September 29

Terrell Owens Faces Incarceration for Failure to Pay Child Support

Terrell Owens Faces Incarceration for Failure to Pay Child Support

Earlier in September, Melanie Paige Smith sued former NFL wide receiver Terrell Owens for $10,000 in child support payments. According to Ms. Smith’s lawyer, Randall Kessler, Mr. Owens unilaterally decided to stop paying his support obligation this summer because he is no longer playing professional football. Ms. Smith’s petition, filed in Atlanta’s Fulton County Superior Court, sought $10,000 (representing two months of missed payments at $5,000 per month) or a finding of contempt and incarceration of Mr. Owens if he failed to make payment.

September 7

Husband Leaves Wife and Gets her Lotto Winnings in Divorce

Husband Leaves Wife and Gets her Lotto Winnings in Divorce

Very frequently married couples will separate without taking any legal action regarding their relationship. Although remaining married can provide certain benefits, such as continued insurance coverage for a spouse who otherwise would have to pay out-of-pocket, failing to file for divorce can have serious legal consequences. Patricia Eisel of Long Island now knows of those consequences. Patricia and Jamie Eisel had been married for over a decade when Jamie left his wife in 2010. Early this year, before either party had filed for divorce, Patricia won the New York lottery and received a lump-sum of approximately $8 million after taxes.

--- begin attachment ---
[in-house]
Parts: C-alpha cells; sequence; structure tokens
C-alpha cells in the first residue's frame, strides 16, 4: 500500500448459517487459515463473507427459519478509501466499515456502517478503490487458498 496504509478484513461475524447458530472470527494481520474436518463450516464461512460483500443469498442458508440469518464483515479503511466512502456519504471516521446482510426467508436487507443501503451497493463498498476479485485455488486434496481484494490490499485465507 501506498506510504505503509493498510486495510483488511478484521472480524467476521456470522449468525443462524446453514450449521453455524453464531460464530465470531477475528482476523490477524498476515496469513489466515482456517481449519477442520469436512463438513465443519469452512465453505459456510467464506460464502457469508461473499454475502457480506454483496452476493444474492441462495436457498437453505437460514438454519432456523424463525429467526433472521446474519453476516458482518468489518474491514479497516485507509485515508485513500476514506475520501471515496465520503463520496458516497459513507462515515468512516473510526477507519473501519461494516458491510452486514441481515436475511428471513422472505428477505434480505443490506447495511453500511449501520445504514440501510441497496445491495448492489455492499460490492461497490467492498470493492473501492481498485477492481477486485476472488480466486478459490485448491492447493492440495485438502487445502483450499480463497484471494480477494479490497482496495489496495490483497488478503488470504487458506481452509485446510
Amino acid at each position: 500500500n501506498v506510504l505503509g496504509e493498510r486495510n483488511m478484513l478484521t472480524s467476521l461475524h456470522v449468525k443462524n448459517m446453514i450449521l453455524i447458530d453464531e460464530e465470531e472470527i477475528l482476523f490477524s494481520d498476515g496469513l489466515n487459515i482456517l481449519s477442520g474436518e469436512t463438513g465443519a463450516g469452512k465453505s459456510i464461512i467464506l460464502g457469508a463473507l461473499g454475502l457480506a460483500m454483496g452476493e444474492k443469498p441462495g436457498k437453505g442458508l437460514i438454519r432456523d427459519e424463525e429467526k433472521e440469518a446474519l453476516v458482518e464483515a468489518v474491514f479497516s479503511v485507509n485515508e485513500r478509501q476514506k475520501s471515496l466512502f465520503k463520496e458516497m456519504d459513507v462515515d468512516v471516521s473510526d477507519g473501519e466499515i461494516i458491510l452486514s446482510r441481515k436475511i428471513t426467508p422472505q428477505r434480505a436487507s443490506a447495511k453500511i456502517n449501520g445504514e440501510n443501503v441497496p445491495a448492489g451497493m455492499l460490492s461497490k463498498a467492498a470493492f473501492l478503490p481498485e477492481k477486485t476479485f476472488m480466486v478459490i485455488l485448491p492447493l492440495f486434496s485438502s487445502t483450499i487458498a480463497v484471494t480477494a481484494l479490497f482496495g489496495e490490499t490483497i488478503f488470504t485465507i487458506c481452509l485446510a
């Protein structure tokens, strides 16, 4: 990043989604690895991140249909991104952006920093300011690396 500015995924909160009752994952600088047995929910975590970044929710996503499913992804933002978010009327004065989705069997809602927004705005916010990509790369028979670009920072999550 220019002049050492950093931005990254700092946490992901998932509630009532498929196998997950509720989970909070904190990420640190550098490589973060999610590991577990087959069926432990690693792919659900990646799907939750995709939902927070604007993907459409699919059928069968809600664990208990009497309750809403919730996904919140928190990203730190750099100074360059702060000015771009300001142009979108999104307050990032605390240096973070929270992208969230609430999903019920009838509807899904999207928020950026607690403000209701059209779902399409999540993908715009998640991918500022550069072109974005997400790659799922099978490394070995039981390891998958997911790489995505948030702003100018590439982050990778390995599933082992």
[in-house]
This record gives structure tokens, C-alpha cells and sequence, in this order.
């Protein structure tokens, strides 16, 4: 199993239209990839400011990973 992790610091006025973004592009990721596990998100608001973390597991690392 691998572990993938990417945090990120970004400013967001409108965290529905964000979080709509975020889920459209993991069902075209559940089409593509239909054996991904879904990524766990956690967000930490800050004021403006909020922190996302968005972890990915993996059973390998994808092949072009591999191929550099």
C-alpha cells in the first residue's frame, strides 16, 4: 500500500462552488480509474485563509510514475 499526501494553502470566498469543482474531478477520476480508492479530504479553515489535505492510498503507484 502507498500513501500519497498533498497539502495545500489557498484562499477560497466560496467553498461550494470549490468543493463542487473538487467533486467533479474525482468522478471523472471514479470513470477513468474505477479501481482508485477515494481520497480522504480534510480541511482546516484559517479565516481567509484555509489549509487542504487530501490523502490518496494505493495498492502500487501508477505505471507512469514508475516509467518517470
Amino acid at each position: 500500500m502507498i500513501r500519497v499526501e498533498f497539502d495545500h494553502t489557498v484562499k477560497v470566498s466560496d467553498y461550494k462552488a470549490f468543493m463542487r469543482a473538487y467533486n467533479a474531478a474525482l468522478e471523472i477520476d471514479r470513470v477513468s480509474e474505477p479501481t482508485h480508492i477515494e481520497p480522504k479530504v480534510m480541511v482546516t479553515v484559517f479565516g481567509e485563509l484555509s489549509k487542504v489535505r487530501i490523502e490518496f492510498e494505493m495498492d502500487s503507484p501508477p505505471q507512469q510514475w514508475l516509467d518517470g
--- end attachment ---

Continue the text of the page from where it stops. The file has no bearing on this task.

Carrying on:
September 2

Ex-Husband Incarcerated for Failure to Maintain Life Insurance

Ex-Husband Incarcerated for Failure to Maintain Life Insurance

Provisions in divorce decrees or settlement agreements mandating that one party maintain a life insurance policy, often to secure payment of child support or spousal maintenance, are very common.   Just like any other provision of a court order, failure to obey can result in a finding of contempt. The plaintiff (and former-wife) in DA v..

August 30

Inadvisable Ways of Dealing With The Stress of Litigation

The parties in family law and matrimonial litigation experience a wide array of emotions with anger and bitterness being two of the most common.  Threats and even physical attacks occur far too frequently.  One of my law school professors often recounts a story from his time as a judge when a litigant in a child.

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